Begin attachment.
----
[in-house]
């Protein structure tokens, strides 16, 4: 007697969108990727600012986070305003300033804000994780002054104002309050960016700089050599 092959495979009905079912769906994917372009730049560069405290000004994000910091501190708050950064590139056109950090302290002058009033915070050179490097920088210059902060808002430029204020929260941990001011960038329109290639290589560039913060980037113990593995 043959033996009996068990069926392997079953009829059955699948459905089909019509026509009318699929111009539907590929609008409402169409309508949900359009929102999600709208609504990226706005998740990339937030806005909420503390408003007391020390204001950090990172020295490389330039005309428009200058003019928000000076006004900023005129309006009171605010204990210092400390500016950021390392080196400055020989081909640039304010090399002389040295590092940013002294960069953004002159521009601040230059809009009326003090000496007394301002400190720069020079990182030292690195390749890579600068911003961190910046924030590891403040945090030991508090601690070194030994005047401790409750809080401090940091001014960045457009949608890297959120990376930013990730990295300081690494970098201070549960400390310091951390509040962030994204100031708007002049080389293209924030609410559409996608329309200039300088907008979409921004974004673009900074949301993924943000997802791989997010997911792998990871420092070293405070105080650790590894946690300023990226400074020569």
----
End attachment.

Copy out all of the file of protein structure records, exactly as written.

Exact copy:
[in-house]
């Protein structure tokens, strides 16, 4: 007697969108990727600012986070305003300033804000994780002054104002309050960016700089050599 092959495979009905079912769906994917372009730049560069405290000004994000910091501190708050950064590139056109950090302290002058009033915070050179490097920088210059902060808002430029204020929260941990001011960038329109290639290589560039913060980037113990593995 043959033996009996068990069926392997079953009829059955699948459905089909019509026509009318699929111009539907590929609008409402169409309508949900359009929102999600709208609504990226706005998740990339937030806005909420503390408003007391020390204001950090990172020295490389330039005309428009200058003019928000000076006004900023005129309006009171605010204990210092400390500016950021390392080196400055020989081909640039304010090399002389040295590092940013002294960069953004002159521009601040230059809009009326003090000496007394301002400190720069020079990182030292690195390749890579600068911003961190910046924030590891403040945090030991508090601690070194030994005047401790409750809080401090940091001014960045457009949608890297959120990376930013990730990295300081690494970098201070549960400390310091951390509040962030994204100031708007002049080389293209924030609410559409996608329309200039300088907008979409921004974004673009900074949301993924943000997802791989997010997911792998990871420092070293405070105080650790590894946690300023990226400074020569």